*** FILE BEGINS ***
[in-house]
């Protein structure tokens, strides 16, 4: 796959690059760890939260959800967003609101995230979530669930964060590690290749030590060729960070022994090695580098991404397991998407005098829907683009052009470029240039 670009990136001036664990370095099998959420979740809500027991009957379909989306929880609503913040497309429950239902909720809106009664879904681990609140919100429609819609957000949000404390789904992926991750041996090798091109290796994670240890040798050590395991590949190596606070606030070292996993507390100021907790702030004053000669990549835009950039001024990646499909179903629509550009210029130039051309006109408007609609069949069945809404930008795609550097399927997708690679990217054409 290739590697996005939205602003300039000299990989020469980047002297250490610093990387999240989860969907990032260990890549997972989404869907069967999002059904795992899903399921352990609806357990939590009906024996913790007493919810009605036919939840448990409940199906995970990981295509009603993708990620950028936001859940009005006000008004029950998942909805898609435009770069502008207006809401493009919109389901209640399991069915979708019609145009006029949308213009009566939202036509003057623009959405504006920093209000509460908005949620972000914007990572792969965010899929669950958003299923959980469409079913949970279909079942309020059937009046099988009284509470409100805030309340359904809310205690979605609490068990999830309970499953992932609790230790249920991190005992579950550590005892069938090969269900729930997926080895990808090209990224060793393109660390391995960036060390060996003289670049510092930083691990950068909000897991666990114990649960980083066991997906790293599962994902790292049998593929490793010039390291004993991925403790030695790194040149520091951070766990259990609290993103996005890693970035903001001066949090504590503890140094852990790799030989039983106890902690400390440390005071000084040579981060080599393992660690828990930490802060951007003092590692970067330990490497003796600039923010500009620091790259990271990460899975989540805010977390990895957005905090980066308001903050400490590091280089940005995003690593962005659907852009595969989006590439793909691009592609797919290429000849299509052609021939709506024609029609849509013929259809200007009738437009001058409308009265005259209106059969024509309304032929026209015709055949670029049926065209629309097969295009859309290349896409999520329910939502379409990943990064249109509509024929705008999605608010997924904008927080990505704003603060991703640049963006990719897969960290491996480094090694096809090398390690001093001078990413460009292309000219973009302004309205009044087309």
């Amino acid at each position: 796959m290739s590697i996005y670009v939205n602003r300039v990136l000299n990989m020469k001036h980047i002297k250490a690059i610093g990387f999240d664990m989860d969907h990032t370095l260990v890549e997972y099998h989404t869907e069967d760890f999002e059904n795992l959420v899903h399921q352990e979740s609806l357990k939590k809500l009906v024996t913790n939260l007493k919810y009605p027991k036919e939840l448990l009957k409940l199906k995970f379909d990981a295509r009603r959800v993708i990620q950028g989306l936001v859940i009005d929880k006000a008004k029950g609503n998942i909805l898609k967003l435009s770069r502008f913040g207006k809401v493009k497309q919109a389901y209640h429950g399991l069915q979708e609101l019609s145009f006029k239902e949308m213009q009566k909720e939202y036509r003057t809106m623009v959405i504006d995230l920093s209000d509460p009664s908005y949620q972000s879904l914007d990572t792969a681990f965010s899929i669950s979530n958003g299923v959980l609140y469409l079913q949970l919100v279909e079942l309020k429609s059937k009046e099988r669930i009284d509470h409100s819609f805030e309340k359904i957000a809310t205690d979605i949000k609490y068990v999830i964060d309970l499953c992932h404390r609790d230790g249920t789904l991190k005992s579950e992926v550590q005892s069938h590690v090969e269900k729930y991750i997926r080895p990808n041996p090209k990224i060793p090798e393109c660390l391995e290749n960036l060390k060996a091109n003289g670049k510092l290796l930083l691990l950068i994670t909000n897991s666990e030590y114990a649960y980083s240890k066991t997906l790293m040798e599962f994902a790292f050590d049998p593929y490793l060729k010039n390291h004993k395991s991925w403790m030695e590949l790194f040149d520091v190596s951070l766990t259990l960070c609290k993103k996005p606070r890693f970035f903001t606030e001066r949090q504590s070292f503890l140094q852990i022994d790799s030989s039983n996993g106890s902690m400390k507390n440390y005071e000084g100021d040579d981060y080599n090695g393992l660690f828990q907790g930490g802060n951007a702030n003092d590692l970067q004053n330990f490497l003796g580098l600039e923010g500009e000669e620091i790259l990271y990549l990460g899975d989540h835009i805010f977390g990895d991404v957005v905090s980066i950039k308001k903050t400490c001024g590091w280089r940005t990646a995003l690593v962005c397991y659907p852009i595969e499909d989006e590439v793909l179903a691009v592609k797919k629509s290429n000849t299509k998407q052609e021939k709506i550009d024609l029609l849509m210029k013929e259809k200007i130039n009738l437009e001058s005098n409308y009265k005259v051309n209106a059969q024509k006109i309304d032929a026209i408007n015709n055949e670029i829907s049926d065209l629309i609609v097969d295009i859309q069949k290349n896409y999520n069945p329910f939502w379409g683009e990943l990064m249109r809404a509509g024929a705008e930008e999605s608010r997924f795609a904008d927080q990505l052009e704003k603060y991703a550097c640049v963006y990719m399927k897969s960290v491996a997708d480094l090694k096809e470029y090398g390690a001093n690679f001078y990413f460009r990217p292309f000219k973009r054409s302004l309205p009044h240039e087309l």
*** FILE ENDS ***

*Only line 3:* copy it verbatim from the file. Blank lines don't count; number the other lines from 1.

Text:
């Amino acid at each position: 796959m290739s590697i996005y670009v939205n602003r300039v990136l000299n990989m020469k001036h980047i002297k250490a690059i610093g990387f999240d664990m989860d969907h990032t370095l260990v890549e997972y099998h989404t869907e069967d760890f999002e059904n795992l959420v899903h399921q352990e979740s609806l357990k939590k809500l009906v024996t913790n939260l007493k919810y009605p027991k036919e939840l448990l009957k409940l199906k995970f379909d990981a295509r009603r959800v993708i990620q950028g989306l936001v859940i009005d929880k006000a008004k029950g609503n998942i909805l898609k967003l435009s770069r502008f913040g207006k809401v493009k497309q919109a389901y209640h429950g399991l069915q979708e609101l019609s145009f006029k239902e949308m213009q009566k909720e939202y036509r003057t809106m623009v959405i504006d995230l920093s209000d509460p009664s908005y949620q972000s879904l914007d990572t792969a681990f965010s899929i669950s979530n958003g299923v959980l609140y469409l079913q949970l919100v279909e079942l309020k429609s059937k009046e099988r669930i009284d509470h409100s819609f805030e309340k359904i957000a809310t205690d979605i949000k609490y068990v999830i964060d309970l499953c992932h404390r609790d230790g249920t789904l991190k005992s579950e992926v550590q005892s069938h590690v090969e269900k729930y991750i997926r080895p990808n041996p090209k990224i060793p090798e393109c660390l391995e290749n960036l060390k060996a091109n003289g670049k510092l290796l930083l691990l950068i994670t909000n897991s666990e030590y114990a649960y980083s240890k066991t997906l790293m040798e599962f994902a790292f050590d049998p593929y490793l060729k010039n390291h004993k395991s991925w403790m030695e590949l790194f040149d520091v190596s951070l766990t259990l960070c609290k993103k996005p606070r890693f970035f903001t606030e001066r949090q504590s070292f503890l140094q852990i022994d790799s030989s039983n996993g106890s902690m400390k507390n440390y005071e000084g100021d040579d981060y080599n090695g393992l660690f828990q907790g930490g802060n951007a702030n003092d590692l970067q004053n330990f490497l003796g580098l600039e923010g500009e000669e620091i790259l990271y990549l990460g899975d989540h835009i805010f977390g990895d991404v957005v905090s980066i950039k308001k903050t400490c001024g590091w280089r940005t990646a995003l690593v962005c397991y659907p852009i595969e499909d989006e590439v793909l179903a691009v592609k797919k629509s290429n000849t299509k998407q052609e021939k709506i550009d024609l029609l849509m210029k013929e259809k200007i130039n009738l437009e001058s005098n409308y009265k005259v051309n209106a059969q024509k006109i309304d032929a026209i408007n015709n055949e670029i829907s049926d065209l629309i609609v097969d295009i859309q069949k290349n896409y999520n069945p329910f939502w379409g683009e990943l990064m249109r809404a509509g024929a705008e930008e999605s608010r997924f795609a904008d927080q990505l052009e704003k603060y991703a550097c640049v963006y990719m399927k897969s960290v491996a997708d480094l090694k096809e470029y090398g390690a001093n690679f001078y990413f460009r990217p292309f000219k973009r054409s302004l309205p009044h240039e087309l």